doing. Diarist blames Clinton for Obama's problems. It was talk radio that brought up Rev Wright. Obama knew this would be an issue a year ago.

        ....and an "eye of the beholder" to you too.

        by leftbird on Sun Mar 16, 2008 at 08:31:41 PM PDT

        [ Parent ]

        •  And do you have any friends, of (0+ / 0-)

          friends, who have ever said, in their whole lives, some stuff you don't agree with?  Maybe even some really nasty stuff?  When you weren't even there?

          Do the Clintons?  Maybe one or two . . . or a thousand?  Have the Clintons ever received millions and millions of dollars from them?

          This is nonsense.

          •  Point taken.... (0+ / 0-)

            but Rev. Wright is more than "a friend of a friend." Rev Wright is Obama's mentor. Even David Axelrod admits that Obama's campaign realized Wright would be a problem a year ago; and yet Obama puts him on a committee.

            But more than a year ago -- long before some of Wright’s more incendiary sermons became hot-button videos on YouTube, forcing Obama to publicly renounce his pastor last week -- the Obama campaign had a sense that Wright's sharp tongue might spell trouble for the Illinois senator.  (For a sermon sample, click on the Read more line below.)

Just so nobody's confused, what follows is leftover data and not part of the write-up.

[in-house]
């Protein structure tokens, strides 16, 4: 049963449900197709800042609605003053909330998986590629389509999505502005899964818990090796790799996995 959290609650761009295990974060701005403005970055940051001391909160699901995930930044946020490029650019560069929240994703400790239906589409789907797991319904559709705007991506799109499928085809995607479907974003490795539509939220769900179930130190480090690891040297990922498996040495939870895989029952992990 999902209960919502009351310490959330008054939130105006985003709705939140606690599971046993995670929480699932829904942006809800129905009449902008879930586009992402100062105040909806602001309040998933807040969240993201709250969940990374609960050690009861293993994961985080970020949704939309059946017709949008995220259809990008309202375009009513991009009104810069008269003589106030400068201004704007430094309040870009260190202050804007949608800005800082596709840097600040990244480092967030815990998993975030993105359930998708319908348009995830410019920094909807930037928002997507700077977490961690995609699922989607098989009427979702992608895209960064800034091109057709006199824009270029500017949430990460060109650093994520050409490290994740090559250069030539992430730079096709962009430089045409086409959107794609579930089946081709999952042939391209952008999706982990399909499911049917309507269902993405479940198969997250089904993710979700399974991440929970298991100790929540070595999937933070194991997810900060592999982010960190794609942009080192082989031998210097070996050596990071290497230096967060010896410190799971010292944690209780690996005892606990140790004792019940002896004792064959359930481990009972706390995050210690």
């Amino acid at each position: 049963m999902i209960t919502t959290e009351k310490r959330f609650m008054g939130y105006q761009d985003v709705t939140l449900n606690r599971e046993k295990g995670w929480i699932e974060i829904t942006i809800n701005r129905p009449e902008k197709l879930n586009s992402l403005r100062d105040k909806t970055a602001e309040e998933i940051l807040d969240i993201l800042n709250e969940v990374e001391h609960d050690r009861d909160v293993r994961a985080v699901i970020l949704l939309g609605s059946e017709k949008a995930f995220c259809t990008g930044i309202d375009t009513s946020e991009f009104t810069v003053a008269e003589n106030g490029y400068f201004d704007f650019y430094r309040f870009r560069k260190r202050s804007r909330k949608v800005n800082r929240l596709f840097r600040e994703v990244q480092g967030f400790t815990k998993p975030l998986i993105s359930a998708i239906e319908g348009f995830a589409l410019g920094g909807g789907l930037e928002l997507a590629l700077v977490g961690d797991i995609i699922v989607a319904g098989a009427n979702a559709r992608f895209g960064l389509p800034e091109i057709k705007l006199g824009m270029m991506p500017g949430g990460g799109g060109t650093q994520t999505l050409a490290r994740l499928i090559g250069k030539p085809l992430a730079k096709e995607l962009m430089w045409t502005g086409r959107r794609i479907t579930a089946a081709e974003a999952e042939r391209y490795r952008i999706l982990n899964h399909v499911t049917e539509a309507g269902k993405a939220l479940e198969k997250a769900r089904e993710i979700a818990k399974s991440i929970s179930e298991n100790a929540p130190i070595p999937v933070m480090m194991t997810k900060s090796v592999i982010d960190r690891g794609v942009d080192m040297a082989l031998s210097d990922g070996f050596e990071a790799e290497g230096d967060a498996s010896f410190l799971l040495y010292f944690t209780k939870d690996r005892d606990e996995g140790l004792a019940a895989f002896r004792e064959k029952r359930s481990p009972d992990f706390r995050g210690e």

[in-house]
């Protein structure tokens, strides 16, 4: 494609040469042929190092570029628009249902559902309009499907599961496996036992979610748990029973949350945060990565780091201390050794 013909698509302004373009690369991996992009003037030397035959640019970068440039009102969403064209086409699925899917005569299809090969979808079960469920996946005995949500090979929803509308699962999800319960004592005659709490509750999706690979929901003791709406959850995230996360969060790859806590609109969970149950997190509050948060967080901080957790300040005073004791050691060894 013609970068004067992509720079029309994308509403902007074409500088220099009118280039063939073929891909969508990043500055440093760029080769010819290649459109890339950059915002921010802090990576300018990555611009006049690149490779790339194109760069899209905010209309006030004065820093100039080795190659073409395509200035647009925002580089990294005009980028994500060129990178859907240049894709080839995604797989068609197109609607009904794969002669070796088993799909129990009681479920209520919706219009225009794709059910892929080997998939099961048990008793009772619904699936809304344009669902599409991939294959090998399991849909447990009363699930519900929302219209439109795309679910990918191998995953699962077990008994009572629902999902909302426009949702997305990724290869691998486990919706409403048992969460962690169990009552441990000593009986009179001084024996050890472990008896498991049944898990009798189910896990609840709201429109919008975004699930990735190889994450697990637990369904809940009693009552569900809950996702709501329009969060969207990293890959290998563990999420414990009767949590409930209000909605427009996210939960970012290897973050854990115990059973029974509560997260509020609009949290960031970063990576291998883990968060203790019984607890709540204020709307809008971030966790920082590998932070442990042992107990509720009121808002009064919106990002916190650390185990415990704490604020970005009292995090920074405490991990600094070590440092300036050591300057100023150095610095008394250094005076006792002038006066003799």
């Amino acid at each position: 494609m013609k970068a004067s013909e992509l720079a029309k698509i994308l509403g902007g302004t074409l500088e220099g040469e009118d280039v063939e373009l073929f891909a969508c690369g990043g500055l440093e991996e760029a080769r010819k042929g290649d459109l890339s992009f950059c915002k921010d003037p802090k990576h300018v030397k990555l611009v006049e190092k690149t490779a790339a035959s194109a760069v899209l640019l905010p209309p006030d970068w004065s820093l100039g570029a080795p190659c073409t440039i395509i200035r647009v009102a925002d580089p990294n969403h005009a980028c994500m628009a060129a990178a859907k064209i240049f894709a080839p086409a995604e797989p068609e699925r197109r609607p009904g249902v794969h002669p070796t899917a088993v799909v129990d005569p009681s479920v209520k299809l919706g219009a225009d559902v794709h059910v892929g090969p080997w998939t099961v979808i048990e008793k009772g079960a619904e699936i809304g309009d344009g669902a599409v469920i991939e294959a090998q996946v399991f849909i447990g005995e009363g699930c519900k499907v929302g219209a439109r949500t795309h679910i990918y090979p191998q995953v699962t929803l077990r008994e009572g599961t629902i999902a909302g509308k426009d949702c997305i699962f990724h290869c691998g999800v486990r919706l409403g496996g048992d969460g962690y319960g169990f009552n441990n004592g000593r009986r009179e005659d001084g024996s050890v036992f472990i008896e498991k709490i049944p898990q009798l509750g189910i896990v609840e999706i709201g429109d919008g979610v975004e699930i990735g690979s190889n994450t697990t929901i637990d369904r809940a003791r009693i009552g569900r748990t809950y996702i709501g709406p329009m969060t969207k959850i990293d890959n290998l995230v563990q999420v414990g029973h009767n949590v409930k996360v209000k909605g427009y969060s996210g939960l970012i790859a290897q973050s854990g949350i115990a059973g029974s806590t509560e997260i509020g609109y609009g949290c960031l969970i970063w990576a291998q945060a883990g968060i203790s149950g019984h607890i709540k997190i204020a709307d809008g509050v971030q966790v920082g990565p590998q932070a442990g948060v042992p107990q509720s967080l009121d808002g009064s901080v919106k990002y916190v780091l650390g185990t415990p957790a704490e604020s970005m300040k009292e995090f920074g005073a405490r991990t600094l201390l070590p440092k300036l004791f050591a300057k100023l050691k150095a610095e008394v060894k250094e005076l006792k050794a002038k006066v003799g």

That was the word anyway Sunday from Obama’s chief strategist, David Axelrod, who acknowledged during a conference call with reporters that Wright was disinvited ...

            from Obama's official candidacy announcement on Feb. 10, 2007, in the shadow of the Old State Capitol in Springfield, Ill. http://latimesblogs.latimes.com/...

            ....and an "eye of the beholder" to you too.

            by leftbird on Sun Mar 16, 2008 at 08:45:53 PM PDT

            [ Parent ]

            •  I'm not sure where your block (0+ / 0-)

              quote is from, but as for his "incendiary sermons," I can't say I disagree with him.  On the damning front, don't read it as a lay person would say it, which obviously makes it sound very bad, but as a reverend would.  There was a very good front page diary on that today.  How you read those words makes an enormous difference.  He was speaking as a reverend, giving a sermon.  Makes a big difference.  Context matters.